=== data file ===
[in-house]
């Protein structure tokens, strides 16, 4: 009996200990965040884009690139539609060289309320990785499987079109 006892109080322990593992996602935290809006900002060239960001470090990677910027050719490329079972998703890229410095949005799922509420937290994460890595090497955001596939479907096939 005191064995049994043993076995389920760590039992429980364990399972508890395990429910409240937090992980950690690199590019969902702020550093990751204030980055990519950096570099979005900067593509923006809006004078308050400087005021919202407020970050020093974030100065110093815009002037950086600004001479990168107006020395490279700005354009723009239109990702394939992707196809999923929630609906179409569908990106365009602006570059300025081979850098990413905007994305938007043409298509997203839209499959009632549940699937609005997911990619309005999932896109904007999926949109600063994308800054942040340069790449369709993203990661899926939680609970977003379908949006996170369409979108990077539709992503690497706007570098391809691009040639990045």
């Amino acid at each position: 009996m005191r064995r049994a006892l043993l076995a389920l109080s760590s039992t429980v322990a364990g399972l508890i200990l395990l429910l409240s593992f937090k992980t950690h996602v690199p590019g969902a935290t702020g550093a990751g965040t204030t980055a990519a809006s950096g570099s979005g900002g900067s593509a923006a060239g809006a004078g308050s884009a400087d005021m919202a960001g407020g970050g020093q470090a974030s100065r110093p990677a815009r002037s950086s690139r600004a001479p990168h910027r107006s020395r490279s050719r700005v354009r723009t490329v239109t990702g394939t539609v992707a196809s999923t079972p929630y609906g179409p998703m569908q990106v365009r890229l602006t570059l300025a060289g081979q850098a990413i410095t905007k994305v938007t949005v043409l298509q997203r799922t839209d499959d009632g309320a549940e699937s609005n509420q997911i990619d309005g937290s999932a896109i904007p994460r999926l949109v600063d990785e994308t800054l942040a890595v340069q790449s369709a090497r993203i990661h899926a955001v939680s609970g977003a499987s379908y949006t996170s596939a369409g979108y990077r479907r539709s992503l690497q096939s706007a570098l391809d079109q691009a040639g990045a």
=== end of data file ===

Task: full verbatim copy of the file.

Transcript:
[in-house]
């Protein structure tokens, strides 16, 4: 009996200990965040884009690139539609060289309320990785499987079109 006892109080322990593992996602935290809006900002060239960001470090990677910027050719490329079972998703890229410095949005799922509420937290994460890595090497955001596939479907096939 005191064995049994043993076995389920760590039992429980364990399972508890395990429910409240937090992980950690690199590019969902702020550093990751204030980055990519950096570099979005900067593509923006809006004078308050400087005021919202407020970050020093974030100065110093815009002037950086600004001479990168107006020395490279700005354009723009239109990702394939992707196809999923929630609906179409569908990106365009602006570059300025081979850098990413905007994305938007043409298509997203839209499959009632549940699937609005997911990619309005999932896109904007999926949109600063994308800054942040340069790449369709993203990661899926939680609970977003379908949006996170369409979108990077539709992503690497706007570098391809691009040639990045």
């Amino acid at each position: 009996m005191r064995r049994a006892l043993l076995a389920l109080s760590s039992t429980v322990a364990g399972l508890i200990l395990l429910l409240s593992f937090k992980t950690h996602v690199p590019g969902a935290t702020g550093a990751g965040t204030t980055a990519a809006s950096g570099s979005g900002g900067s593509a923006a060239g809006a004078g308050s884009a400087d005021m919202a960001g407020g970050g020093q470090a974030s100065r110093p990677a815009r002037s950086s690139r600004a001479p990168h910027r107006s020395r490279s050719r700005v354009r723009t490329v239109t990702g394939t539609v992707a196809s999923t079972p929630y609906g179409p998703m569908q990106v365009r890229l602006t570059l300025a060289g081979q850098a990413i410095t905007k994305v938007t949005v043409l298509q997203r799922t839209d499959d009632g309320a549940e699937s609005n509420q997911i990619d309005g937290s999932a896109i904007p994460r999926l949109v600063d990785e994308t800054l942040a890595v340069q790449s369709a090497r993203i990661h899926a955001v939680s609970g977003a499987s379908y949006t996170s596939a369409g979108y990077r479907r539709s992503l690497q096939s706007a570098l391809d079109q691009a040639g990045a």